In response to today's release of the unemployment numbers for November, Rick McGahey and I published an op-ed in the Washington Post's Outlook section, "5 Myths about the Unemployed."

With the current debate surrounding the upcoming 'fiscal cliff, "let's take a look at the misconceptions that often arise when the unemployed take center stage in Washington...

1. People who receive unemployment benefits are slow to search for work.
2. Americans without jobs are hurt by immigrant labor.
3. Older workers are clinging to their jobs, hurting jobless younger Americans.
4. Onerous regulations cause jobs to disappear.

5. Discouraged workers drop out of the labor force and never return.

We are stuck in a slow recovery. Congress needs to extend emergency benefits again, but most important, it needs to enact more economic stimulus to help create jobs that will drive down our excessively high unemployment rates." posted my response to IBM's decision to contribute to employees' retirement funds only once a year.

"IBM looks better than most companies because most companies are whacking their workers' retirement plans or don't sponsor any at all. GM offered its salaried, white-collar workers a lump sum -- the worst way to get a retirement account because people spend a lump sum too fast -- instead of an annuity. Ford will follow GM's example next year. Fortunately, very few auto managers and workers are taking up such an offer; they must know an annuity is more valuable.

What is there to stop companies from ending retirement accounts altogether? Nothing.

Unions represent less than 11% of the private sector workforce and the unemployment rate is high enough that anyone who has a job feels lucky to have a job. I don't see anything on the horizon that will encourage companies to maintain or improve retirement programs at the workplace.

Political leadership and bravery is needed to call out the failure of the voluntary retirement system and to secure retirement income and savings for all American workers."

Are we really fighting over Social Security privatization and reductions again!? A recent Wall Street Journal article by former Reagan advisor and Harvard professor Martin Feldstein has ginned up the debate.

BUT, sound the horns, I agree with conservative economist Martin Feldstein, but only on his main point. Cutting and privatizing Social Security is a bad idea, but we need to supplement Social Security. I call universal accounts that have guaranteed returns.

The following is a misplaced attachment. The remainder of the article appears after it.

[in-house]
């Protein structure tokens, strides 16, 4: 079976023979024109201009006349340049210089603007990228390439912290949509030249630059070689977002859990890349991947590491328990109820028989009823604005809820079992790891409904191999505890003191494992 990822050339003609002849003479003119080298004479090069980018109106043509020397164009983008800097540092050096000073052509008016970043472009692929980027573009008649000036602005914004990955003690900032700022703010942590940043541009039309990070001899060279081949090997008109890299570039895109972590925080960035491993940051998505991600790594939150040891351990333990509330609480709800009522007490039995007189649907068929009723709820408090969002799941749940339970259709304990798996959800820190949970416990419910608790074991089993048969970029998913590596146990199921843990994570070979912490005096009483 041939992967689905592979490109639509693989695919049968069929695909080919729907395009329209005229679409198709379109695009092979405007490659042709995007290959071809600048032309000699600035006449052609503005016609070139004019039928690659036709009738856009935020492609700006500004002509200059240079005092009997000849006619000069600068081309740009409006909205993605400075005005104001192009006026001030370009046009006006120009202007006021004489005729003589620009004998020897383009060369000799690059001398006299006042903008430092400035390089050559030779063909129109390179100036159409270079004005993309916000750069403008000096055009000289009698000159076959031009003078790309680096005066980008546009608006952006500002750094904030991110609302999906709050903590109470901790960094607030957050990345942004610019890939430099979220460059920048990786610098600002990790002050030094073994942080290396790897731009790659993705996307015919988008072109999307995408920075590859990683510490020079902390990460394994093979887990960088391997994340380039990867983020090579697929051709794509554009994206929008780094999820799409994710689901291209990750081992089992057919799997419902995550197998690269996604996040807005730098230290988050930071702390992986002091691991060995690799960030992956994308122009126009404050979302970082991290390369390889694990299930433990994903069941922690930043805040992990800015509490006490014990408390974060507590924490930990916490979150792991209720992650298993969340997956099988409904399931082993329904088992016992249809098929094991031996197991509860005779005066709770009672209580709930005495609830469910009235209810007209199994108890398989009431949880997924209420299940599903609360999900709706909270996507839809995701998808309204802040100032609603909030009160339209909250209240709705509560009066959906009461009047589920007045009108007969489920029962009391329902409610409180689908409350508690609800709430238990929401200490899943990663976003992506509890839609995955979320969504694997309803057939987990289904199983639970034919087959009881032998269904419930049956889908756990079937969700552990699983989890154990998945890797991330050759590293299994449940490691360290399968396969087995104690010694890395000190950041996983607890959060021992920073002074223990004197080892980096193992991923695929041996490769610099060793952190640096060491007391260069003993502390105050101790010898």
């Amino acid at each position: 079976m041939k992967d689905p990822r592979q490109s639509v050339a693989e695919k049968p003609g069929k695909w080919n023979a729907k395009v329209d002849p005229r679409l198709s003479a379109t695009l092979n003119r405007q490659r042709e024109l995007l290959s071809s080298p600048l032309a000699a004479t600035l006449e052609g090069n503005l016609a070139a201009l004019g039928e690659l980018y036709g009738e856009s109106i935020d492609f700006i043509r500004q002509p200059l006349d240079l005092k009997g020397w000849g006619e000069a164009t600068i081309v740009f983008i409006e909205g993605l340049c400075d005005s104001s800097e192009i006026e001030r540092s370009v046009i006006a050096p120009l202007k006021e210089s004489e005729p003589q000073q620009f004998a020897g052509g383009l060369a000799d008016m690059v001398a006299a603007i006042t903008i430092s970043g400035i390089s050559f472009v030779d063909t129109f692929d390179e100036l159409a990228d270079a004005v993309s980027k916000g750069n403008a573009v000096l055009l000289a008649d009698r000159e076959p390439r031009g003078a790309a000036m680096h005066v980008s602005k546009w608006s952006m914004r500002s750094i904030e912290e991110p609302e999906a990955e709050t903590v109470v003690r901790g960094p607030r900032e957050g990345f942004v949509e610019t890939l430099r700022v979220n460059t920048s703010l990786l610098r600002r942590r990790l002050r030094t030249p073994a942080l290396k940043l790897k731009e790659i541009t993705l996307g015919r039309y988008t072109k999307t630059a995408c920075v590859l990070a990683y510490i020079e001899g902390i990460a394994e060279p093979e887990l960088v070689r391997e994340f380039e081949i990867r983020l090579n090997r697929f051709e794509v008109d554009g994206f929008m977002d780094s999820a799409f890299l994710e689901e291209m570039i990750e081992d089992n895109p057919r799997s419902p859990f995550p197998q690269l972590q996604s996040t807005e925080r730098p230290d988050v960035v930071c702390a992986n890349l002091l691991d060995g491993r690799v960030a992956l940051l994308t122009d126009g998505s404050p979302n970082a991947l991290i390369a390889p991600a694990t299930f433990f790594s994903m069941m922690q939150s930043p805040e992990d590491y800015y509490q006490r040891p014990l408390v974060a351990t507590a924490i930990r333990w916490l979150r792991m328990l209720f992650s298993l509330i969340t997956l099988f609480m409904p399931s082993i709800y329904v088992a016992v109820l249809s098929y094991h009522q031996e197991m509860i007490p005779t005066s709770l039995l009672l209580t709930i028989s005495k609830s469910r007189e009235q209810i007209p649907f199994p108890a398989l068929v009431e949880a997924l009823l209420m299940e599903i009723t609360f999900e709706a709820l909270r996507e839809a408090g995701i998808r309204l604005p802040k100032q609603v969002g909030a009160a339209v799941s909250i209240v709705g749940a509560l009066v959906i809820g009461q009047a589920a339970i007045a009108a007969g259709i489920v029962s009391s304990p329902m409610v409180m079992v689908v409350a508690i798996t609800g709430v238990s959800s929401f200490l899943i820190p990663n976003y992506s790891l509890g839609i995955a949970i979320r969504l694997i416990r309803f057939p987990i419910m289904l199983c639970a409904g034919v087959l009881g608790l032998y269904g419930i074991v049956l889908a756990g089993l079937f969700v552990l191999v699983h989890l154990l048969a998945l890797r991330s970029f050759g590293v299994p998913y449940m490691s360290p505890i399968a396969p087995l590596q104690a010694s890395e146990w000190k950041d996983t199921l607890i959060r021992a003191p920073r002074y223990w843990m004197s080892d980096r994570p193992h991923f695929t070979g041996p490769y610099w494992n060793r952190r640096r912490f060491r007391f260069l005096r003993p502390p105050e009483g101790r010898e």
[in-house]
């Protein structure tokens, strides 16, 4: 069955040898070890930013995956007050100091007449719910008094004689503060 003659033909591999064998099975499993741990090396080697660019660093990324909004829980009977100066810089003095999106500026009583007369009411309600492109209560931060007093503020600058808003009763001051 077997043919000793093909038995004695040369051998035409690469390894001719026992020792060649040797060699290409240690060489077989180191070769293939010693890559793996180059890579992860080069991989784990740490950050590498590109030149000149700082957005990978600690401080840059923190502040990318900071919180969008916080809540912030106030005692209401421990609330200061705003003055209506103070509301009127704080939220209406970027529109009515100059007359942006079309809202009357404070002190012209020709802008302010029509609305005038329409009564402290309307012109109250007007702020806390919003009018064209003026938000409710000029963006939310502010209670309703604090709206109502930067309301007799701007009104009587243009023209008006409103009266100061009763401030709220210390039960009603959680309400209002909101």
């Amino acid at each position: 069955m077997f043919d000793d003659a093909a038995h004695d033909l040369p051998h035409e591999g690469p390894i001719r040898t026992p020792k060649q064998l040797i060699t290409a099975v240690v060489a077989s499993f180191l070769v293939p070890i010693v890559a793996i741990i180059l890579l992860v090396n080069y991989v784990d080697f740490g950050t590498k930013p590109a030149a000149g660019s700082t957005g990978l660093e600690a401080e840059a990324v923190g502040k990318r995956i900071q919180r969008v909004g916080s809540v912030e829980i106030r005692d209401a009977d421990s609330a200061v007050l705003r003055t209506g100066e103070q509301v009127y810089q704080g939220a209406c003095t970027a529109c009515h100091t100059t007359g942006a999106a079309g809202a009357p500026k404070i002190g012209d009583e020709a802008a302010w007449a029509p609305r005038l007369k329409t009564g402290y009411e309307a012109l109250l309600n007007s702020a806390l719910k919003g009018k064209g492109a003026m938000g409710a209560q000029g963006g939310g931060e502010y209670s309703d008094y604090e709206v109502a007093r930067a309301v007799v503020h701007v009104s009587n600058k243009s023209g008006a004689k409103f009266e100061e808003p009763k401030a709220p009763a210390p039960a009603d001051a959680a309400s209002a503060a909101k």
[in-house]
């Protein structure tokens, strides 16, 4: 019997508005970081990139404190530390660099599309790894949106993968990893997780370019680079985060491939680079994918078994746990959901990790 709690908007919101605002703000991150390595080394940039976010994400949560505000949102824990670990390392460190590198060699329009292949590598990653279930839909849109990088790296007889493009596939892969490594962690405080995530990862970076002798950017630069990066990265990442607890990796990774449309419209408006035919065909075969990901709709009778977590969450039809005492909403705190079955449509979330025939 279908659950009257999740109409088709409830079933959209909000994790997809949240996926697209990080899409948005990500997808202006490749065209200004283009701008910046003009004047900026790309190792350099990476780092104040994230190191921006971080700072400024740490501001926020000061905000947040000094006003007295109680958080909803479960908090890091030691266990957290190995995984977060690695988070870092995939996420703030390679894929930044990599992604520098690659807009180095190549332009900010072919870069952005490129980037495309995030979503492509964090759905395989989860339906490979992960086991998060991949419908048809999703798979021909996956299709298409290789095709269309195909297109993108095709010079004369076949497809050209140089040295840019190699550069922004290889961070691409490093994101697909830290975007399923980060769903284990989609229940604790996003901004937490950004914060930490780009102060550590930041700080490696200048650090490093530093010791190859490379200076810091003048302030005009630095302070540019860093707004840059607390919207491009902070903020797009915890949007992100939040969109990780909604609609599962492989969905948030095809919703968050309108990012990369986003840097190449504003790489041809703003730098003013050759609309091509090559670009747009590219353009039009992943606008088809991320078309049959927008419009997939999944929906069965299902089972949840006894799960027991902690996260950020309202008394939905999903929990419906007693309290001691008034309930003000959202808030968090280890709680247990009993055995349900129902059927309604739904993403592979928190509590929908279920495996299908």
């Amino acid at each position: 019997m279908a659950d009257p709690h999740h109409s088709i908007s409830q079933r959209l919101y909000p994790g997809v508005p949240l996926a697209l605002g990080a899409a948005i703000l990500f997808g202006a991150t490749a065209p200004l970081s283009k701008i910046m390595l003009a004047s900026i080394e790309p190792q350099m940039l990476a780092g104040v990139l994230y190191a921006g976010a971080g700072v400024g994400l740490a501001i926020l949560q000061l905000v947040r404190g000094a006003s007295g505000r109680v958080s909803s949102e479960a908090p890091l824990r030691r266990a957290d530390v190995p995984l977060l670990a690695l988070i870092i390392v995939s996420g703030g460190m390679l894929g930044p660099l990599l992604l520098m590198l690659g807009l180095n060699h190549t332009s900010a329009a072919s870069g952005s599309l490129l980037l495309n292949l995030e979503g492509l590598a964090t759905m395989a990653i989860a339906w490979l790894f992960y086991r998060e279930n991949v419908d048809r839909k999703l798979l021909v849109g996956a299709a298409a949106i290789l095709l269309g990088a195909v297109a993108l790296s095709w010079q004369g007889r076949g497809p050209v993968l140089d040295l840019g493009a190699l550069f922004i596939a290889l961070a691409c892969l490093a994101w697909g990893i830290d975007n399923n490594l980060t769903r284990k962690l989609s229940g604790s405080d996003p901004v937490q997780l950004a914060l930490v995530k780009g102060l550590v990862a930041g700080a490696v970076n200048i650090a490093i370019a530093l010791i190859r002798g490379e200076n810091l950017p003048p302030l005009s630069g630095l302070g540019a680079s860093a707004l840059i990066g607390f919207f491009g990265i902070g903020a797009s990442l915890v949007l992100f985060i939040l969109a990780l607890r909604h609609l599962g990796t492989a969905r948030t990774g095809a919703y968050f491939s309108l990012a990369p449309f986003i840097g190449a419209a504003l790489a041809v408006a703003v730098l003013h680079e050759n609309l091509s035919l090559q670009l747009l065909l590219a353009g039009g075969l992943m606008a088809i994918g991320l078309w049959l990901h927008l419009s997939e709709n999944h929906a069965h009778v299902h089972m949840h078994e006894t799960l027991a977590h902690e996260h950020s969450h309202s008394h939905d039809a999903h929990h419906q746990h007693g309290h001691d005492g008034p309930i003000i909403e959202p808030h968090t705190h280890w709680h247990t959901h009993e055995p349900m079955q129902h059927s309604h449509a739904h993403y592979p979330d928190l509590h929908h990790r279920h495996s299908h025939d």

New York TimesI was excited to contribute to the New York Times "Room for Debate " blog on April 11th to discuss the growing insecurity of American's retirement. As part of a series on "The Sorry Lot of the Risk-Averse Saver," I ask why savers can't have the same deal that Federal Reserve employees do? The unintended victims of low interest rates are a particular kind of saver whose major source of income comes from interest rates on bank accounts and other safe assets whose returns are linked to Federal Reserve policies. 

urban instituteOn Tuesday, April 5th, I participated in a panel at the Urban Institute titled "Can We Boost Retirement Security for Low-Income Workers?" I discussed my proposal for Guaranteed Retirement Accounts (GRAs) and how it would help low-income workers retire. Fellow panelists included Barbara Butrica, senior research associate, Program on Retirement Policy at the Urban Institute; Mark Iwry, deputy assistant secretary for retirement and health policy, U.S. Department of the Treasury; David John, senior research fellow, Heritage Foundation and Sheila Zedlewski, Institute fellow, Income and Benefits Policy Center, Urban Institute. 

I co-authored a paper that delves into the public-policy debate about public-sector unionism and collective bargaining. "The debate largely centers on the extent to which public employee unions have contributed to this crisis through the pay and benefits they have negotiated for public employees. The role of government as employer is connected in this debate to the role of government as a taxing authority and provider of public services. These roles are often claimed to be in conflict with one another — that is, governments as employers are seen as not exercising the same due diligence in setting pay and benefits as private-sector employers. The research evidence indicates, however, that these claims about public employment are based on incomplete and in some cases inaccurate understanding."

New York TimesThe New York Times asked me to weigh in on the latest Room For Debate blog question: Move Public Employees Into 401(k)s? 401(k) plans are bad deal for taxpayers. Dollar for dollar, a traditional pension plan yields more pension benefits than do 401(k) plans because 401(k) management and investment fees are three times higher. And professionals who manage money in pooled pension funds usually get higher returns than workers who manage their own 401(k) accounts. The only clear winners when pensions switch over to the 401(k) plans are brokers and bankers.